Why choosing birch might be harder than choosing other hardwood floors
More often than not, people at the hardwood flooring store asks about the difference between maple hardwood flooring, oak, and birch. It seems users are truly doing their homework, and research tends to lead them into these three-contender-competition, that seems to be popular in the web.
The truth being told, all hardwood species have their particulars, and like everything in life, ups and downs will be found within diverse candidates to do the job.
But one constant seems to resonate amongst shoppers, and that is a reluctance of choosing birch as the number one candidate for their floors.
In part, the abundance of oak, the popularity of maple, and the solidity of hickory, play a major role in birch being out of the top-three candidates when shopping around, but also it seems that people do not seem to know enough about it to make an informed decision.
Birch: The unusual suspect
Found in temperate climate across the northern hemisphere (specially in the East Coast), birch tends to be a medium-size tree with bark having long, horizontal marks (formally called lenticels), that separate the outer layer into thin, flaky, paper-like plates.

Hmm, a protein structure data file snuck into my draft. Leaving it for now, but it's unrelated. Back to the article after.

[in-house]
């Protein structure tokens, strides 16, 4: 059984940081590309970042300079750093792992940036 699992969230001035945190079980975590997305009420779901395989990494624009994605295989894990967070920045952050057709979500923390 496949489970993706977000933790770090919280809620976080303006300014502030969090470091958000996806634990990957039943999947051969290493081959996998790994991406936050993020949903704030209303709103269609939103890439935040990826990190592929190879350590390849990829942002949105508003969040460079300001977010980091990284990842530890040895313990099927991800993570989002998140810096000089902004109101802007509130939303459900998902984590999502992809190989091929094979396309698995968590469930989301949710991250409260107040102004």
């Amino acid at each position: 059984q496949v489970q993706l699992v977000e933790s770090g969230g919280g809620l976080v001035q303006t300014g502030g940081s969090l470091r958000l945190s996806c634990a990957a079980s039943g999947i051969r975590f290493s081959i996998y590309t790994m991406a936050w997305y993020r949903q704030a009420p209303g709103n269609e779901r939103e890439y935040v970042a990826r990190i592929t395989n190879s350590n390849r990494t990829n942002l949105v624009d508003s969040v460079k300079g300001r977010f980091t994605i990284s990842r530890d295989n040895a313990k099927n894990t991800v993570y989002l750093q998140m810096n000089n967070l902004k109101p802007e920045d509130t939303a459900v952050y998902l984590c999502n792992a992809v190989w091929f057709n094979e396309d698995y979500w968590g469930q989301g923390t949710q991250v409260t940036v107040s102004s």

Birch hardwood is characteristic for varying colour gradations, even within the same tree. The reason for this, being the different tones from heartwood to sapwood. This might not appeal to everyone, but it is one enchanting visual characteristic that makes birch very unique.
Even with this ‘tone-range’ birch colours are warm and suitable for bedrooms and living rooms, where traffic might not be as high as a kitchen or dinning room. Remember, birch is softer than hickory, maple, or oak, which in the long-run, might need higher maintenance if installed in high-trafficked areas.
Birch hardwood’s natural highlights provide an elegant way of making rooms look bigger and somewhat playful. This might work very well for an area like a home library, providing visual stimulation, and giving the sense of greater space, where usually book shelves take substantial real-state.
Birch’s intermediate grain patterns do not fluctuate as much as oak, nor are as straight-forward, modern-looking, as maple’s, which truly makes it a well-rounded contender for un-stated visual appeal.
Price vs Performance
Birch hardwood’s price probably ranges as much as its colour tones. Normally not as expensive as maple, it can perform similarly given maintenance conditions are met. Naturally, birch does not cope as well as maple with moisture, but with appropriate care, birch can truly mesmerize anyone with an apetite for visual enticing, and can last over a century with the right care.